Global stock markets have clearly been underwhelmed by the passage of the law that will allow the US government to spend $700 billion to bail out troubled banks in that country. Stock prices fell on a day when the US Congress approved the reworked Paulson plan.

Illustration: Jayachandran Nanu / Mint

There are two good reasons for this insipid reaction, as the crisis has spread wider and deeper into the global economy. First, financial problems have now jumped across the Atlantic. Several banks, such as Fortis Bank, have been nationalized and French finance minister Christine Lagarde has floated the idea of a rescue fund for the European financial system. Second, the problems that started off in the balance sheets of financial entities in the US have spread into the real economy there. The US labour department said on Friday that the economy shed 159,000 jobs in September, the largest drop in five years. Housing prices continue to decline.

While the US is not yet officially in recession, it is dangerously close to one. And a lot worse could be in store for it. The International Monetary Fund, or IMF, said on Friday in an advance chapter of its semi-annual World Economic Outlook, or WEO, that the world’s largest economy is headed into a severe recession. Europe and Japan are unlikely to buck the trend. They, too, have been reporting anaemic growth. In sum, the world economy could be headed for a patch of rough weather.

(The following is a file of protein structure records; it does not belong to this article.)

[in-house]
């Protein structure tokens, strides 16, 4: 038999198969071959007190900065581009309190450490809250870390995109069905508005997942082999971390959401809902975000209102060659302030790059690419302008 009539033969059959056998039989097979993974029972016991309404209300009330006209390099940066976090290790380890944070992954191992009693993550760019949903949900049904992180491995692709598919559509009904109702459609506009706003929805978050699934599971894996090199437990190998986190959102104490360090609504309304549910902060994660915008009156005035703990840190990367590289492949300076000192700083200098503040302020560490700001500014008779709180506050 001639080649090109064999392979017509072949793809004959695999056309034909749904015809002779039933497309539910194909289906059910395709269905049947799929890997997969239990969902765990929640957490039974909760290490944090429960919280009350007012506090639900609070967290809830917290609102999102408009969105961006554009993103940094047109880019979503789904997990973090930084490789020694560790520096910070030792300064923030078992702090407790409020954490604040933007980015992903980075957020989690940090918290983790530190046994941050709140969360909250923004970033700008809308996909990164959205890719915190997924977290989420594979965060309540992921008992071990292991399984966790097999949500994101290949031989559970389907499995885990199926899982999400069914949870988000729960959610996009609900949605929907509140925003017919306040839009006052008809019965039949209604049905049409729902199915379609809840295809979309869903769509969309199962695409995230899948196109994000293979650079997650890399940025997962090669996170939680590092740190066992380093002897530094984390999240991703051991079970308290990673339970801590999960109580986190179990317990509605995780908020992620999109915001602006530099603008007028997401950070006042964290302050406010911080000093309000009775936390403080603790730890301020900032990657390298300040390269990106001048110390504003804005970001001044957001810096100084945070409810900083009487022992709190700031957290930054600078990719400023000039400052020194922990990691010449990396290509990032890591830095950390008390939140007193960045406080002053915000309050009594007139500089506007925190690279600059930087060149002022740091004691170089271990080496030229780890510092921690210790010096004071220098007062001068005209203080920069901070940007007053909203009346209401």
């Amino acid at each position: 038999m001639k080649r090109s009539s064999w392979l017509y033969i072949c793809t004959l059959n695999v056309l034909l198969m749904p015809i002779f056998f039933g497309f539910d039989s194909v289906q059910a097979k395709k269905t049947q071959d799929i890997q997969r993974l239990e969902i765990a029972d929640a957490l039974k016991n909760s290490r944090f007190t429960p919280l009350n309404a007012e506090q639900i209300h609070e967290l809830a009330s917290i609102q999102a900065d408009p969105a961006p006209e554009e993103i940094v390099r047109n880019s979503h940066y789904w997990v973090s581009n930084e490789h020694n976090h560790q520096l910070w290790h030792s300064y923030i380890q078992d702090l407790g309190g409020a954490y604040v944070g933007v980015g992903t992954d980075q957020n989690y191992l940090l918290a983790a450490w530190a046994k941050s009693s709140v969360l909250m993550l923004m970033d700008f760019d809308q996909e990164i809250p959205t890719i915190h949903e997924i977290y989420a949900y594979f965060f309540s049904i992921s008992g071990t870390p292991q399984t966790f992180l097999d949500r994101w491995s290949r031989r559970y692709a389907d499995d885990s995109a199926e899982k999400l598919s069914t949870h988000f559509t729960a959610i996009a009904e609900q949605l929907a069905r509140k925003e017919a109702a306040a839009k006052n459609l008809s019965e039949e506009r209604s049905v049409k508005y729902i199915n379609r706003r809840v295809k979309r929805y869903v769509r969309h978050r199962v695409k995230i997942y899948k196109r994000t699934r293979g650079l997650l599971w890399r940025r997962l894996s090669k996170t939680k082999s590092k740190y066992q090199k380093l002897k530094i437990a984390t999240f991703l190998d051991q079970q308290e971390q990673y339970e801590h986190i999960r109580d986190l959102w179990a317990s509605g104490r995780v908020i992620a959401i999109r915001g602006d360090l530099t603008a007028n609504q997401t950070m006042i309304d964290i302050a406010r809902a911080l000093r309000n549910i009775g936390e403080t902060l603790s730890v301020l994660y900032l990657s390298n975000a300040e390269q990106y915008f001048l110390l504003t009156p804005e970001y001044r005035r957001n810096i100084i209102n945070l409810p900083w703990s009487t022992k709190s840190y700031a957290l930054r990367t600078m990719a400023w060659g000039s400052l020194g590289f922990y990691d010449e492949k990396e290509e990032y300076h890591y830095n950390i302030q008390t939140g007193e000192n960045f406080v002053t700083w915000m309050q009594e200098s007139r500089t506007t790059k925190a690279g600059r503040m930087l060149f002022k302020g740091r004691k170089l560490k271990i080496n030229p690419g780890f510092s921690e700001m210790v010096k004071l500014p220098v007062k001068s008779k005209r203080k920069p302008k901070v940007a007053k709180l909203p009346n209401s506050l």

Government bailouts in the US and Europe will be costly — and perhaps ineffective. They will also damage national finances, especially in the US. Meanwhile, there is a deep aversion to risk-taking right now, as is evident in benchmark interest rates, the implied volatility in the options on major stock indices and the spreads between US treasurys and the London interbank offered rate.

The animal spirits that encourage traders and entrepreneurs to take risks have been suppressed. The loss of confidence in financial systems cannot be quickly overcome with government spending and low interest rates. Japan’s decade-long battle with recession is a sobering case of post-bubble stagnation.

A sharp V-shaped rebound in the world economy seems more unlikely by the day. That is perhaps why battered stock market investors have been unimpressed by large bailout plans.

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